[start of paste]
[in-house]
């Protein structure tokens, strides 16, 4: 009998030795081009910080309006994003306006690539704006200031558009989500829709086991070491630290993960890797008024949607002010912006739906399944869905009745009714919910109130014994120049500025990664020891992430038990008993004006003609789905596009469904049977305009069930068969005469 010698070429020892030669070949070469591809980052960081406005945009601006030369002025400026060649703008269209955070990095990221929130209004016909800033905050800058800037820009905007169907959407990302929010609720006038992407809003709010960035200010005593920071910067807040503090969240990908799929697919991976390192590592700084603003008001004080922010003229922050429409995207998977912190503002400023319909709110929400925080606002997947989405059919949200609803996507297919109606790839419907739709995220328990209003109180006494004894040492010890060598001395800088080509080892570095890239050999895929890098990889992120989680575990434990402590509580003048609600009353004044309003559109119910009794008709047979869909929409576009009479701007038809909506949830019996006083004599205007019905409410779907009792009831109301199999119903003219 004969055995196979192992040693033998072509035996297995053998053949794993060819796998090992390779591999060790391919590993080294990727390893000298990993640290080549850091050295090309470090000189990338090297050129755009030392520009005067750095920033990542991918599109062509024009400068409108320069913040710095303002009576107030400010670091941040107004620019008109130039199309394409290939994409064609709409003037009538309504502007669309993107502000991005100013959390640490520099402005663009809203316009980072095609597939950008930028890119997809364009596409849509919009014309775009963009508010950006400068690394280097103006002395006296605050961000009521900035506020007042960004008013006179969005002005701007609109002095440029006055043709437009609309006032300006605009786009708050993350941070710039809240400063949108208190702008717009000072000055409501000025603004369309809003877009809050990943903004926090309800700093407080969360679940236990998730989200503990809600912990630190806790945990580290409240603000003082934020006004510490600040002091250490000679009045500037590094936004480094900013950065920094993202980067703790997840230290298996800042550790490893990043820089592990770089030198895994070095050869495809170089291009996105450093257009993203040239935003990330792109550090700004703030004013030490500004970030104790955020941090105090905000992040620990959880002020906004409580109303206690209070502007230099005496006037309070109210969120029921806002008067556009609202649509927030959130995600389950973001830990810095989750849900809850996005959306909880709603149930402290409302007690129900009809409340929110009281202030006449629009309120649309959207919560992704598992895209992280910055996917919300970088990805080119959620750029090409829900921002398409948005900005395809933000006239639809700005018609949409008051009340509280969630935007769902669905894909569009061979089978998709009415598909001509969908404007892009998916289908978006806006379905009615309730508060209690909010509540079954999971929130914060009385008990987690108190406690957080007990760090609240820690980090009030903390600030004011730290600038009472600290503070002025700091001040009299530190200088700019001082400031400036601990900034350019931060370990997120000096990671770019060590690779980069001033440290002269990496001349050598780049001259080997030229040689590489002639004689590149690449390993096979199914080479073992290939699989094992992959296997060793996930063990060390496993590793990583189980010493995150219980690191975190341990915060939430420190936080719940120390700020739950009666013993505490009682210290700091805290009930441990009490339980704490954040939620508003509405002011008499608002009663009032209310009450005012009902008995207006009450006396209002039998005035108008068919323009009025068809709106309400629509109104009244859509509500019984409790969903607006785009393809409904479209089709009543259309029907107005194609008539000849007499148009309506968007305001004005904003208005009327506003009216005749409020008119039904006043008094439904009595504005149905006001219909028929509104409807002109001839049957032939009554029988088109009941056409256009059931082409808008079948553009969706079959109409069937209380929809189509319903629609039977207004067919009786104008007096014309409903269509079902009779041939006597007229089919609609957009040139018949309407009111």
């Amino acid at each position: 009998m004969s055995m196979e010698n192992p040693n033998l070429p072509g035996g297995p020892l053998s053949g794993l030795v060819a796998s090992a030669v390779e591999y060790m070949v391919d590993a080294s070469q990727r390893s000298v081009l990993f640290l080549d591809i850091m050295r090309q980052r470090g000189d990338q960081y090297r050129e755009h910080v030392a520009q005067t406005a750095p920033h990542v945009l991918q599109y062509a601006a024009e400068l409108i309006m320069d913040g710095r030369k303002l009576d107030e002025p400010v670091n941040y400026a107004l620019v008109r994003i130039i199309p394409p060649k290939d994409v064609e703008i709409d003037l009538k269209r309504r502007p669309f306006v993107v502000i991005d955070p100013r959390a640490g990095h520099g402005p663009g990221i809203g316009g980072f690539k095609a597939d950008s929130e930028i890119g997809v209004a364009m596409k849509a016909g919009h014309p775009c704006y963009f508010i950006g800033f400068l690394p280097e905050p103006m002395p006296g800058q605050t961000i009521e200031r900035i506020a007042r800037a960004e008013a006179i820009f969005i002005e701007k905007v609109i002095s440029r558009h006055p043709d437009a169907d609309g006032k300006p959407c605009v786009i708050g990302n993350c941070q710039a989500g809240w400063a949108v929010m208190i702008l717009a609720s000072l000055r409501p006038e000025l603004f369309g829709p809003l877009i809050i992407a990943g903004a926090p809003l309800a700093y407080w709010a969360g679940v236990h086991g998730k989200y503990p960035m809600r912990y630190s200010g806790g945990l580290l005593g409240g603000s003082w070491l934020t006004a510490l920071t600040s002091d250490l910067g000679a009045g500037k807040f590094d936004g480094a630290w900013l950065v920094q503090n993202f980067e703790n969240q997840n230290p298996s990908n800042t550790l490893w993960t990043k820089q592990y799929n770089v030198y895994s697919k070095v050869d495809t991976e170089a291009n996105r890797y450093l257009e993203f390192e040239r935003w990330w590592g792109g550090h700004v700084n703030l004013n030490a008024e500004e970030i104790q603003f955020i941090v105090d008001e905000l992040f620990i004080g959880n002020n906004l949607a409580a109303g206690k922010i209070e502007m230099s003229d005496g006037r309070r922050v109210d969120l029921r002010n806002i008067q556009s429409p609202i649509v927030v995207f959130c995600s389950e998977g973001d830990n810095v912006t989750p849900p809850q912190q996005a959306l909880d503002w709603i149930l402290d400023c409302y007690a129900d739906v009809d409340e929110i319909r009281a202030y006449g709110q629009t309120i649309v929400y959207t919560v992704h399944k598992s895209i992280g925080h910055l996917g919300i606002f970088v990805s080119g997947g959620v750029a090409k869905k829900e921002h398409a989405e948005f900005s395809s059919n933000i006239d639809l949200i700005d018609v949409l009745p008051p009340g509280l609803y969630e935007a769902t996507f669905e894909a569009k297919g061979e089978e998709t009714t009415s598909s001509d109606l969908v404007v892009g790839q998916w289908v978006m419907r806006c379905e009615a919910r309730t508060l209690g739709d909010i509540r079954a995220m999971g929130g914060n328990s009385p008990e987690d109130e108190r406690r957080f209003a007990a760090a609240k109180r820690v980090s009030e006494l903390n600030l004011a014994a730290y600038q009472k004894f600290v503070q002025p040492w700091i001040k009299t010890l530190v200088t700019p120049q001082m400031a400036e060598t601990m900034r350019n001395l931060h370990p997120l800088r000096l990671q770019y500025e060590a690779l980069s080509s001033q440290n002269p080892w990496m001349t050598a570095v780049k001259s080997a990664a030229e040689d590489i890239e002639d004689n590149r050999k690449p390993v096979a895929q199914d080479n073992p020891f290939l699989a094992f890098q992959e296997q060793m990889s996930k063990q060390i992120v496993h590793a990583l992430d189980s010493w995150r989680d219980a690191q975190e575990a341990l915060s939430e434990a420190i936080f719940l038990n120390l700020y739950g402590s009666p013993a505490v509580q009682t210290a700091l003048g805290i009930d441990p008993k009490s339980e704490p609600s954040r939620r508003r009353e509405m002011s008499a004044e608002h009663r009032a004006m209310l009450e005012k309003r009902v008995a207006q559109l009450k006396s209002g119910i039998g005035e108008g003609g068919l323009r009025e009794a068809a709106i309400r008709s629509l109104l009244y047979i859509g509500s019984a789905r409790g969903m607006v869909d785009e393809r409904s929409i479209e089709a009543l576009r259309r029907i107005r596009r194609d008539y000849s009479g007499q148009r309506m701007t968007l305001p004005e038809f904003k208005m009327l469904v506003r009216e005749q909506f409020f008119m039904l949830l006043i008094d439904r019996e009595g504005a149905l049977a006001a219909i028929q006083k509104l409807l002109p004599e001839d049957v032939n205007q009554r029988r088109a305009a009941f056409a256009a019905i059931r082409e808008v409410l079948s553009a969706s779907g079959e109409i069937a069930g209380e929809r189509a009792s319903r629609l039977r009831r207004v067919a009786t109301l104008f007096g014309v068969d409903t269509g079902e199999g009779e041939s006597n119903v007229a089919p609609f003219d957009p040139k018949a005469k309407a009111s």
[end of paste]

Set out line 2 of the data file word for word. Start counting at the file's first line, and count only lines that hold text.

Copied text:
């Protein structure tokens, strides 16, 4: 009998030795081009910080309006994003306006690539704006200031558009989500829709086991070491630290993960890797008024949607002010912006739906399944869905009745009714919910109130014994120049500025990664020891992430038990008993004006003609789905596009469904049977305009069930068969005469 010698070429020892030669070949070469591809980052960081406005945009601006030369002025400026060649703008269209955070990095990221929130209004016909800033905050800058800037820009905007169907959407990302929010609720006038992407809003709010960035200010005593920071910067807040503090969240990908799929697919991976390192590592700084603003008001004080922010003229922050429409995207998977912190503002400023319909709110929400925080606002997947989405059919949200609803996507297919109606790839419907739709995220328990209003109180006494004894040492010890060598001395800088080509080892570095890239050999895929890098990889992120989680575990434990402590509580003048609600009353004044309003559109119910009794008709047979869909929409576009009479701007038809909506949830019996006083004599205007019905409410779907009792009831109301199999119903003219 004969055995196979192992040693033998072509035996297995053998053949794993060819796998090992390779591999060790391919590993080294990727390893000298990993640290080549850091050295090309470090000189990338090297050129755009030392520009005067750095920033990542991918599109062509024009400068409108320069913040710095303002009576107030400010670091941040107004620019008109130039199309394409290939994409064609709409003037009538309504502007669309993107502000991005100013959390640490520099402005663009809203316009980072095609597939950008930028890119997809364009596409849509919009014309775009963009508010950006400068690394280097103006002395006296605050961000009521900035506020007042960004008013006179969005002005701007609109002095440029006055043709437009609309006032300006605009786009708050993350941070710039809240400063949108208190702008717009000072000055409501000025603004369309809003877009809050990943903004926090309800700093407080969360679940236990998730989200503990809600912990630190806790945990580290409240603000003082934020006004510490600040002091250490000679009045500037590094936004480094900013950065920094993202980067703790997840230290298996800042550790490893990043820089592990770089030198895994070095050869495809170089291009996105450093257009993203040239935003990330792109550090700004703030004013030490500004970030104790955020941090105090905000992040620990959880002020906004409580109303206690209070502007230099005496006037309070109210969120029921806002008067556009609202649509927030959130995600389950973001830990810095989750849900809850996005959306909880709603149930402290409302007690129900009809409340929110009281202030006449629009309120649309959207919560992704598992895209992280910055996917919300970088990805080119959620750029090409829900921002398409948005900005395809933000006239639809700005018609949409008051009340509280969630935007769902669905894909569009061979089978998709009415598909001509969908404007892009998916289908978006806006379905009615309730508060209690909010509540079954999971929130914060009385008990987690108190406690957080007990760090609240820690980090009030903390600030004011730290600038009472600290503070002025700091001040009299530190200088700019001082400031400036601990900034350019931060370990997120000096990671770019060590690779980069001033440290002269990496001349050598780049001259080997030229040689590489002639004689590149690449390993096979199914080479073992290939699989094992992959296997060793996930063990060390496993590793990583189980010493995150219980690191975190341990915060939430420190936080719940120390700020739950009666013993505490009682210290700091805290009930441990009490339980704490954040939620508003509405002011008499608002009663009032209310009450005012009902008995207006009450006396209002039998005035108008068919323009009025068809709106309400629509109104009244859509509500019984409790969903607006785009393809409904479209089709009543259309029907107005194609008539000849007499148009309506968007305001004005904003208005009327506003009216005749409020008119039904006043008094439904009595504005149905006001219909028929509104409807002109001839049957032939009554029988088109009941056409256009059931082409808008079948553009969706079959109409069937209380929809189509319903629609039977207004067919009786104008007096014309409903269509079902009779041939006597007229089919609609957009040139018949309407009111």